The present invention is generally directed to dispensing systems. In particular, the present invention is directed to keyed dispensers which allow only designated refill containers with dispensable material to be installed therein and, if desired, installed by selected distributors. More specifically, the present invention is directed to electronically keyed fluid dispensing systems.
It is well known to provide fluid dispensers for use in restaurants, factories, hospitals, bathrooms and the home. These dispensers may contain fluids such as soap, anti-bacterial cleansers, disinfectants, lotions and the like. It is also known to provide dispensers with some type of pump actuation mechanism wherein the user pushes or pulls a lever to dispense a quantity of fluid into the user's hands. “Hands-free” dispensers may also be utilized wherein the user simply places their hand underneath a sensor and a quantity of fluid is dispensed. Related types of dispensers may be used to dispense powder or aerosol materials.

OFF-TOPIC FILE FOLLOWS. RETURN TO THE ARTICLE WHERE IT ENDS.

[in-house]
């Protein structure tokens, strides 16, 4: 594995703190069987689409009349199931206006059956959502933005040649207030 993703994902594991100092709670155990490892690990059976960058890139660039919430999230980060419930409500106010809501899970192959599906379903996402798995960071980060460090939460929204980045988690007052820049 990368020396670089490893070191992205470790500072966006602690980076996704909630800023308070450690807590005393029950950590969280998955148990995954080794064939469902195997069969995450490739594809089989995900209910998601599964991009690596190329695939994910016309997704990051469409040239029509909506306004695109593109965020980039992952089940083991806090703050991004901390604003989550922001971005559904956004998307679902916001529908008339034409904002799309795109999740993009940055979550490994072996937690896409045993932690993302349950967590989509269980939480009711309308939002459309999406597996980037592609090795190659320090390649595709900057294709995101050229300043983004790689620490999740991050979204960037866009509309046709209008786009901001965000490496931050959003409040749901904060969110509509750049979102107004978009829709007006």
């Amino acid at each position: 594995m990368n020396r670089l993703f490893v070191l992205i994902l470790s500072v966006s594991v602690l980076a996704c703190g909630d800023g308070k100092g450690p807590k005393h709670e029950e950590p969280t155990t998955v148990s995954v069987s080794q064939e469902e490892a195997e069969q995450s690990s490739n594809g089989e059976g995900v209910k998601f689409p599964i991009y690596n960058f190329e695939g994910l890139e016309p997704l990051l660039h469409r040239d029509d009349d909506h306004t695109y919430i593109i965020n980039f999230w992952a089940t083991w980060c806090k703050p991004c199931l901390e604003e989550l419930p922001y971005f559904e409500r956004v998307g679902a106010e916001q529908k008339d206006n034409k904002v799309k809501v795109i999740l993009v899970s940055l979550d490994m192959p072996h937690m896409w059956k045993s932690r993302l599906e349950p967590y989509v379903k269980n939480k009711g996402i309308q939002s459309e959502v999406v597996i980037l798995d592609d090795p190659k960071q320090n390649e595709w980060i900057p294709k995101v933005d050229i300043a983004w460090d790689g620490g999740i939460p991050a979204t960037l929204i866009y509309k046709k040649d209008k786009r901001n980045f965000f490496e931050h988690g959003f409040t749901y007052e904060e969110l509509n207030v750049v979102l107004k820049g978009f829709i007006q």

Dispensers may directly hold a quantity of fluid, but these have been found to be messy and difficult to service. As such, it is known to use refill bags or containers that hold a quantity of fluid and provide a pump and nozzle mechanism. These refill bags are advantageous in that they are easily installed without a mess. And the dispenser can monitor usage to indicate when the refill bag is low and provide other dispenser status information.
Manufacturers of these fluid materials enlist distributors to install the dispensers at various locations and place the manufacturer's products in the dispensers. Further, the manufacturers rely on the distributors to put the correct refill container in the dispenser housing. For example, it would be very upsetting to hospital personnel to have hand moisturizing lotion dispensed when they instead desire anti-bacterial soap. Therefore, manufacturers provide keyed nozzle and pump mechanisms for each type of fluid refill bag so that only appropriate refill bags are installed in corresponding fluid dispensers.
Distributors prefer such a keying system so that their dispensers can only be refilled by them instead of their competitors. Replacement of refill containers by unauthorized distributors is sometimes referred to as “stuffing.” In addition to providing keying between the dispenser and the fluid refill bag to ensure the compatibility of the product with the dispenser, keying is used to ensure that competitors of the distributor do not obtain the distributor's business. And it is also critical to the manufacturer that competitors do not stuff their product into the manufacturer's dispensers. Such activity prevents the manufacturer from obtaining an adequate financial return on the dispensers which are typically sold at cost or less.